The Case for Silence

Michael O’Brien ‘23

Editor in Chief 

Awkward pauses in a conversation with someone you’ve just met, the quiet passive aggression of a silent treatment, the discomfort of not being able to respond to a question in class; silence takes on a brutal presence in lots of scenarios. Especially as college students with highly charged social batteries, silence is not something that many of us want to lean into, especially in our limited free time. However, before the start of this semester, I decided to sign up for the Spiritual Exercises, a five day silent retreat at the Joyce Contemplative Center, and it ended up being one of the best couple of days of my life. 

Rooted in the month-long version of the retreat that many Jesuits embark on, the Spiritual Exercises gives Holy Cross students the chance to pray, reflect, read, or spend large periods of free time with whatever else they find to be spiritually fulfilling; as long as talking isn’t involved. Besides a half hour block of the day in which you get to speak with your spiritual advisor about whatever’s on your mind, retreatants are otherwise silent.

I went on two retreats in high school that involved lots of dialogue with fellow classmates that were both fantastic, so it made the idea of a silent retreat seem almost illogical; how were we supposed to express personal moments of awe and wonder if we had so few opportunities to share them with others? While I’m somebody who finds nearly as much joy in sharing something I’ve discovered passion for with other people compared with the action itself, I quickly realized that this was the point of the retreat. Even though dialogue is an incredibly important tool of life, when we are silent, it allows us to focus on what really matters to us instead of the sometimes performative sharing of what may matter more to others.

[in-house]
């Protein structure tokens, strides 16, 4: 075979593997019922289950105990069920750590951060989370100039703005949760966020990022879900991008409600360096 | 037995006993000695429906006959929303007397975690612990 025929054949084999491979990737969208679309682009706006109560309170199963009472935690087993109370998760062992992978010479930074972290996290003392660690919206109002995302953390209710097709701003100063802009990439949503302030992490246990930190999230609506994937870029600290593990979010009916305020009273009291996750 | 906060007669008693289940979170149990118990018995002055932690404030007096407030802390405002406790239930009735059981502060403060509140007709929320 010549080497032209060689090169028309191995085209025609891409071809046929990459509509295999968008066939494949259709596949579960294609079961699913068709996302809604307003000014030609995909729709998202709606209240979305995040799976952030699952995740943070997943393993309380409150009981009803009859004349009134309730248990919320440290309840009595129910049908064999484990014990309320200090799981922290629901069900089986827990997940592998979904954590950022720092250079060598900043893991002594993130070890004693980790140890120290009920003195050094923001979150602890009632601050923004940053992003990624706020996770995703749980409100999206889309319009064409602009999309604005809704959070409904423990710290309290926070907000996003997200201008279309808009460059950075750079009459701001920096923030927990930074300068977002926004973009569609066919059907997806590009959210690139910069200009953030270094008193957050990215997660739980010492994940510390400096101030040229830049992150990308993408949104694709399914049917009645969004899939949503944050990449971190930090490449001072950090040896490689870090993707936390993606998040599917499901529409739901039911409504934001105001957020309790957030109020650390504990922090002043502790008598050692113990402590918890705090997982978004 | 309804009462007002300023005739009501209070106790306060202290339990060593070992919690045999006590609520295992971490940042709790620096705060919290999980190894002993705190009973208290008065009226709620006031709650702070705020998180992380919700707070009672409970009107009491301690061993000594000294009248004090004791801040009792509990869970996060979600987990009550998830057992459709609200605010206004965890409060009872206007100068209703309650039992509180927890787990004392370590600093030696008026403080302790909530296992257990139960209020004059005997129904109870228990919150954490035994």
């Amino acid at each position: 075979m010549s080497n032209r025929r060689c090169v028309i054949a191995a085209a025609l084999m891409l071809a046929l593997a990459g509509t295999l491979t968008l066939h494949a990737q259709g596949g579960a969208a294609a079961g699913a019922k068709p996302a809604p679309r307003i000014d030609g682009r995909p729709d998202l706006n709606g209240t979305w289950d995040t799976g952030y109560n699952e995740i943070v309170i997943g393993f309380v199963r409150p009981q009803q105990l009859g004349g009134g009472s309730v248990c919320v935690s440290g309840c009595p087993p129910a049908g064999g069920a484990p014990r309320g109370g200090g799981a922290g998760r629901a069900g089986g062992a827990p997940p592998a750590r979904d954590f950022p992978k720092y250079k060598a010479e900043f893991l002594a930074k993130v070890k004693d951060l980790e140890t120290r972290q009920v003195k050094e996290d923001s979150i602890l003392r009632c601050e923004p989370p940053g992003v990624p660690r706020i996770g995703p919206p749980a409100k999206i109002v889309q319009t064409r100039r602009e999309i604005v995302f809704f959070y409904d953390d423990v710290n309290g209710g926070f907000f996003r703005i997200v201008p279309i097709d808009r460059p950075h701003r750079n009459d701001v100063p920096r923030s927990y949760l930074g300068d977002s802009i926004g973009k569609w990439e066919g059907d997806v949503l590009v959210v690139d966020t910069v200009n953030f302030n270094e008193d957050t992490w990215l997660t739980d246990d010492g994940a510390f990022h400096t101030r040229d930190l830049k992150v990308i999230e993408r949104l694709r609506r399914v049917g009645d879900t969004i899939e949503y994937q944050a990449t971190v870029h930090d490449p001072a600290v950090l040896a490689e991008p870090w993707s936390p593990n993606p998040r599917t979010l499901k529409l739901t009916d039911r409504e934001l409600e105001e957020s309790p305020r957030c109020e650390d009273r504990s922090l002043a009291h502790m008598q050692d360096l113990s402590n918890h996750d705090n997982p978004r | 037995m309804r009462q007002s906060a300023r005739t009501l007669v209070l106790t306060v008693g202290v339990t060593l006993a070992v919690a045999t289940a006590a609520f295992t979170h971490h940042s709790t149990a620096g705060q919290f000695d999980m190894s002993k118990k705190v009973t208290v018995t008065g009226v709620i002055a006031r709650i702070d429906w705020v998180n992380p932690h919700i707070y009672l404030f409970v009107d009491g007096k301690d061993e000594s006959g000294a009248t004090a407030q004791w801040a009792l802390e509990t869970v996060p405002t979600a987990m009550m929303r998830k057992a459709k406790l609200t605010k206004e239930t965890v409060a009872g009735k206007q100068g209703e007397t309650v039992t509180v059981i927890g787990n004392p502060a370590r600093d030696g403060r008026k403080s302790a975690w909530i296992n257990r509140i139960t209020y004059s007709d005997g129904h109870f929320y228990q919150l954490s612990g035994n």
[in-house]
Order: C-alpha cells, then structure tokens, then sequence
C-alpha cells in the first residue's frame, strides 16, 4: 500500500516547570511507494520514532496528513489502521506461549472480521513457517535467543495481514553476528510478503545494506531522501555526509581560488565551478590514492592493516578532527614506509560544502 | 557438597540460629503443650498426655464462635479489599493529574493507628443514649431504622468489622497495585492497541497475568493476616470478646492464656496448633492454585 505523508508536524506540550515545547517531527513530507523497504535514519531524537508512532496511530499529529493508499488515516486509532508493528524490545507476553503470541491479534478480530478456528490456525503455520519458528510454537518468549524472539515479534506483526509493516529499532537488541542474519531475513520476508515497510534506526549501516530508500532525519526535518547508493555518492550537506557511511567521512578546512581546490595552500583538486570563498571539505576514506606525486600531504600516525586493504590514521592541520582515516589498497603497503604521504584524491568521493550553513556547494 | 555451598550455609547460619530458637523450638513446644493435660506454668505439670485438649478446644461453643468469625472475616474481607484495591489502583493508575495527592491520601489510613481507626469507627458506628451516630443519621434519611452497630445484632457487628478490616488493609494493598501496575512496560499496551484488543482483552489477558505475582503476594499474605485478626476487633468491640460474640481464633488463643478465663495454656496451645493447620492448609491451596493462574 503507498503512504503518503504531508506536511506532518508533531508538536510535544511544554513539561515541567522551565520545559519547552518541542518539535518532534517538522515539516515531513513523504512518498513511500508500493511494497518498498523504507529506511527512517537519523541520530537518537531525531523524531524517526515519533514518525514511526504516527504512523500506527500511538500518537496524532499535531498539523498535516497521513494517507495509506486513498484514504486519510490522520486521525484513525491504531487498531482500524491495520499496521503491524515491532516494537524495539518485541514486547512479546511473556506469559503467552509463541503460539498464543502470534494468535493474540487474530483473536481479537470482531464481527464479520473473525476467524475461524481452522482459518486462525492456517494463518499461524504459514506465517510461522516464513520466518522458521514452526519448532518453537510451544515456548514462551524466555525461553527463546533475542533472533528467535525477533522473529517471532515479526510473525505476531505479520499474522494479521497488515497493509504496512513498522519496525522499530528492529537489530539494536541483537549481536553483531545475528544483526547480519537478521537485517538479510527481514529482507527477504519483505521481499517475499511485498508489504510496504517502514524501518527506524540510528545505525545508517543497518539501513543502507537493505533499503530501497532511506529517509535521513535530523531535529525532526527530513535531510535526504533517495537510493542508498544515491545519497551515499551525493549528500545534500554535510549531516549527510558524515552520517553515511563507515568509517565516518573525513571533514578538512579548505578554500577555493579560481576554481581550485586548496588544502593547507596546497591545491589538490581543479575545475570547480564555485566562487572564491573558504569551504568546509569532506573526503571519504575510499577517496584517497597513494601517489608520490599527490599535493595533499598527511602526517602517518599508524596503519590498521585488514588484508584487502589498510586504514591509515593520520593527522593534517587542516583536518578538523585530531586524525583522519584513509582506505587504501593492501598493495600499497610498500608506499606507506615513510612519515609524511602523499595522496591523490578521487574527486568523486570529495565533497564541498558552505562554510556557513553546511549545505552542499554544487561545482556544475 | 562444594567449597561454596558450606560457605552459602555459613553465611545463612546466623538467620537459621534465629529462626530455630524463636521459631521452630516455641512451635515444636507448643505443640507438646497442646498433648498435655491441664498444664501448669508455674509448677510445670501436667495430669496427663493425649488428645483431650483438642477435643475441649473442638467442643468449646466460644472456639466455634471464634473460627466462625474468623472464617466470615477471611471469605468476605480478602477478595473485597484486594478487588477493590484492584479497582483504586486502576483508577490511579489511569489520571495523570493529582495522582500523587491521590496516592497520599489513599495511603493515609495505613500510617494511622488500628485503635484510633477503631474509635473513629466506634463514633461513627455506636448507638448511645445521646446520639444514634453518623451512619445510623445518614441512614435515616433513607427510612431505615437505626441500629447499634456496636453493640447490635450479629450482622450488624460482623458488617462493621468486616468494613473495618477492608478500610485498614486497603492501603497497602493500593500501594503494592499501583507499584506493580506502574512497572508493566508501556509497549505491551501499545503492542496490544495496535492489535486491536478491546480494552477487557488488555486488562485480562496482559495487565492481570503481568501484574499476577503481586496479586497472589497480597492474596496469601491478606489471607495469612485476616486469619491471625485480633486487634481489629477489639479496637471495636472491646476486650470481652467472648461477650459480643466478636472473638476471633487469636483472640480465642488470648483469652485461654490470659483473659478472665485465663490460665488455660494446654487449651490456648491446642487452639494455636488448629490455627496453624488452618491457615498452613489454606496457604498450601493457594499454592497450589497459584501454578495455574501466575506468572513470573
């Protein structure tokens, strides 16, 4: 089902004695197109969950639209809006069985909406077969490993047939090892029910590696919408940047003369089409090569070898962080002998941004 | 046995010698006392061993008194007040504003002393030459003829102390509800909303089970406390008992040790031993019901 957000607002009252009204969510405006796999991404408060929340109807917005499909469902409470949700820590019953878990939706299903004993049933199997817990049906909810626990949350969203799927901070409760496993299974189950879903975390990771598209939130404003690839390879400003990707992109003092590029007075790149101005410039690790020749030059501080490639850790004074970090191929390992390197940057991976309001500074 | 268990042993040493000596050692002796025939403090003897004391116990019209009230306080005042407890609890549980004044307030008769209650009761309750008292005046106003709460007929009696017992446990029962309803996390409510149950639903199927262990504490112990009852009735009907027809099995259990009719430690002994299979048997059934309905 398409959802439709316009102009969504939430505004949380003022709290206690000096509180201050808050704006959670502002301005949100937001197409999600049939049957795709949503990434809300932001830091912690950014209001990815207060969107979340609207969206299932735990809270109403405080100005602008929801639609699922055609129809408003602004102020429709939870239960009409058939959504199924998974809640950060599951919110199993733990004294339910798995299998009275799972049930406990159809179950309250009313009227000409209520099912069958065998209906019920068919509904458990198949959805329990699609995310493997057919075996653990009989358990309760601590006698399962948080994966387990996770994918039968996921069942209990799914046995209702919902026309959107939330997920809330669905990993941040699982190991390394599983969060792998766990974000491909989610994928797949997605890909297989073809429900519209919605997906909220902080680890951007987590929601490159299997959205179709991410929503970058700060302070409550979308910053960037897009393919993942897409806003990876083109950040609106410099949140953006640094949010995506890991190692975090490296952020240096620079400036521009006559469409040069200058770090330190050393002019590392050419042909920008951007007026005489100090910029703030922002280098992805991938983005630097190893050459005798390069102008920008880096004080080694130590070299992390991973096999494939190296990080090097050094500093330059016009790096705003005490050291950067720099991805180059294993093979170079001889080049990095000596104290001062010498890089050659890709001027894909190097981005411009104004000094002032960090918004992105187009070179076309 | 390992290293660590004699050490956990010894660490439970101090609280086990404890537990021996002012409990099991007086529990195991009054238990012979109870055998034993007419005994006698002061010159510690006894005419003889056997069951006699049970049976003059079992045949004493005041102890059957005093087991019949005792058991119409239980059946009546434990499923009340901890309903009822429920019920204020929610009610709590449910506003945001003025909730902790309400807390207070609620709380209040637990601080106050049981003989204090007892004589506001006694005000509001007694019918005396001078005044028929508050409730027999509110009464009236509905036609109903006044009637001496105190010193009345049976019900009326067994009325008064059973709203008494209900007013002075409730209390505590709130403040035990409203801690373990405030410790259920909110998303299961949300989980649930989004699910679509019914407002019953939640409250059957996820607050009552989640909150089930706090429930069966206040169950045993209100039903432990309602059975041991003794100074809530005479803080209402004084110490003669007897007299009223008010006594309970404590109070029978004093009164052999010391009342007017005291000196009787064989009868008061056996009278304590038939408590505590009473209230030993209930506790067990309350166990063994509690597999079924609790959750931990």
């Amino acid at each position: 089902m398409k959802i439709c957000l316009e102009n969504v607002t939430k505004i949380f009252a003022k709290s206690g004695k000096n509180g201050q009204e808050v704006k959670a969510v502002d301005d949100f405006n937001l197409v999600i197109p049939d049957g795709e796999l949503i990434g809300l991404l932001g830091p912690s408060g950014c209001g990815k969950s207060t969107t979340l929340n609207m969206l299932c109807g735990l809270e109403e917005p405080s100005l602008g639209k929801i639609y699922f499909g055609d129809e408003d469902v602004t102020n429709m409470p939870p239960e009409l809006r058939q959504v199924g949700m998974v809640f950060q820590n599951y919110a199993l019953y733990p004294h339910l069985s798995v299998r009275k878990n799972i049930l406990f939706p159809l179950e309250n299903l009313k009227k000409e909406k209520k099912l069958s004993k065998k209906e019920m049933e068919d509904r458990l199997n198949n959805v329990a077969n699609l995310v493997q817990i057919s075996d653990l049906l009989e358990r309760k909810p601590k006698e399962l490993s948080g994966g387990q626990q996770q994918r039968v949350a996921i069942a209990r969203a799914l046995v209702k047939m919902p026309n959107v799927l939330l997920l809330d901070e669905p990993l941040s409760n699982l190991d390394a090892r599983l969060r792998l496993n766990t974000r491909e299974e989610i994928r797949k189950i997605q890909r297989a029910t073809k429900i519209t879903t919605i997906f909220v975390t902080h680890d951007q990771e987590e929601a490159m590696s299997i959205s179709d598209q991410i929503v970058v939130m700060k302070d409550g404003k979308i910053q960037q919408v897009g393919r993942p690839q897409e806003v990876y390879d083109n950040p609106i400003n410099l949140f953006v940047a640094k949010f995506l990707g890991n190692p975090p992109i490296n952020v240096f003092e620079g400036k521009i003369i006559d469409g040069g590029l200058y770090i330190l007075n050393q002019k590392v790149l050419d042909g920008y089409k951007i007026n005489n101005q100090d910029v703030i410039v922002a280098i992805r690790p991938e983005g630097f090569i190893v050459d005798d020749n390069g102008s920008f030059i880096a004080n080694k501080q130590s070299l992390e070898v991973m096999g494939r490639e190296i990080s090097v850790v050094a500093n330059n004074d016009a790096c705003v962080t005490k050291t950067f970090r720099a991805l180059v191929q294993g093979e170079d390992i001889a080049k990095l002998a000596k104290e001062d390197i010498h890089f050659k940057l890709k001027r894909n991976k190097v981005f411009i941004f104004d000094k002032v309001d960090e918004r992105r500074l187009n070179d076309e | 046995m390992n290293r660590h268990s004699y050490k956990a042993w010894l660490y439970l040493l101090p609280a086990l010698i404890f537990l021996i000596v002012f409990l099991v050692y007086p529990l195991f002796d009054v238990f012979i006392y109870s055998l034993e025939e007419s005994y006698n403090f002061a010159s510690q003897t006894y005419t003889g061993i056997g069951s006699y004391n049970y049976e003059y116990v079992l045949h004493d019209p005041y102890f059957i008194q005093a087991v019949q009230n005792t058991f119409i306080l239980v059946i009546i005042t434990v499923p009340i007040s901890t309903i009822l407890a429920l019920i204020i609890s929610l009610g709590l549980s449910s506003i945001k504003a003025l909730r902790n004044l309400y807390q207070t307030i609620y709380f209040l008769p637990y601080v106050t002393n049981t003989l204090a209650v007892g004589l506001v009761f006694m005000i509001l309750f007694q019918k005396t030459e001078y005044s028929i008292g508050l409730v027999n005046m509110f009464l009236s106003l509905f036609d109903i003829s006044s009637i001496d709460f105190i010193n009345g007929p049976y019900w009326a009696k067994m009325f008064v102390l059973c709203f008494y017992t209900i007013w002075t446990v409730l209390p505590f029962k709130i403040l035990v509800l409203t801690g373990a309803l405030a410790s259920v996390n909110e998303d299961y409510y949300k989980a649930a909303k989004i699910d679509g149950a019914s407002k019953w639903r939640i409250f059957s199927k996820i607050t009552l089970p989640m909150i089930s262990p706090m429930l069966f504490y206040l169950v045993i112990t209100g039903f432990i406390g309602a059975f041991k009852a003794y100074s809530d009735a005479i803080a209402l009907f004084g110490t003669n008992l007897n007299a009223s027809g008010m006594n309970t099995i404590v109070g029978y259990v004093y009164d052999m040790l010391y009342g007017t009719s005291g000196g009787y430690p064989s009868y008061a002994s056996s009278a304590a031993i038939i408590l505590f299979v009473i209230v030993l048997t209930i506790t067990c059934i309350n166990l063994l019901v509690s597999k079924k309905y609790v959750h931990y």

Allow me to elaborate. While on retreat, here were some moments I found to be deeply profound in silence that I most likely would have not picked up on in nearly any other setting: a landscaper taking care of the grounds, discovering a red barn on my daily walk along the retreat center’s nature trail, seeing a snowman that I didn’t build on that same walk, and thumbing through a magazine as a way to take a break from reading a novel. These events probably wouldn’t matter to relay to someone else without context, but through moments of inward conversation and contemplation, ostensibly insignificant events took on gravity that I could’ve never imagined. 

I felt like I kept experiencing “coincidences” between my past and what I was seeing in the present on this retreat the more and more I started to pick up on little moments that I would not have otherwise in a non-silent place, but my spiritual advisor, Fr. Tim O’Brien, reminded me about the important distinction between “coincidences” and “graces.” Things that I was seeing weren’t just there randomly; I firmly believe that God calls out to us every single day, but we aren’t always listening. In silence, I helped train my ears to hear this call more.

While the retreat itself was an absolute treasure to me, one of the best parts about it was taking everything I had experienced over the course of five days and bringing these practices back with me. Although the nature of college life inherently hasn’t allowed for the same level of reflection that I experienced on the retreat, I’ve found that the retreat had a similar effect on my fellow retreat participants as well. Shortly after arriving back, I got together with five of my senior classmates who were on retreat, some of whom I had never met before the retreat, and we shared stories of our experiences while getting to know each other better. 

If these details sound like something you’d be interested in, the next offering of the Exercises at the JCC will take place from March 3rd-8th. 

Featured image courtesy of Holy Cross’ website

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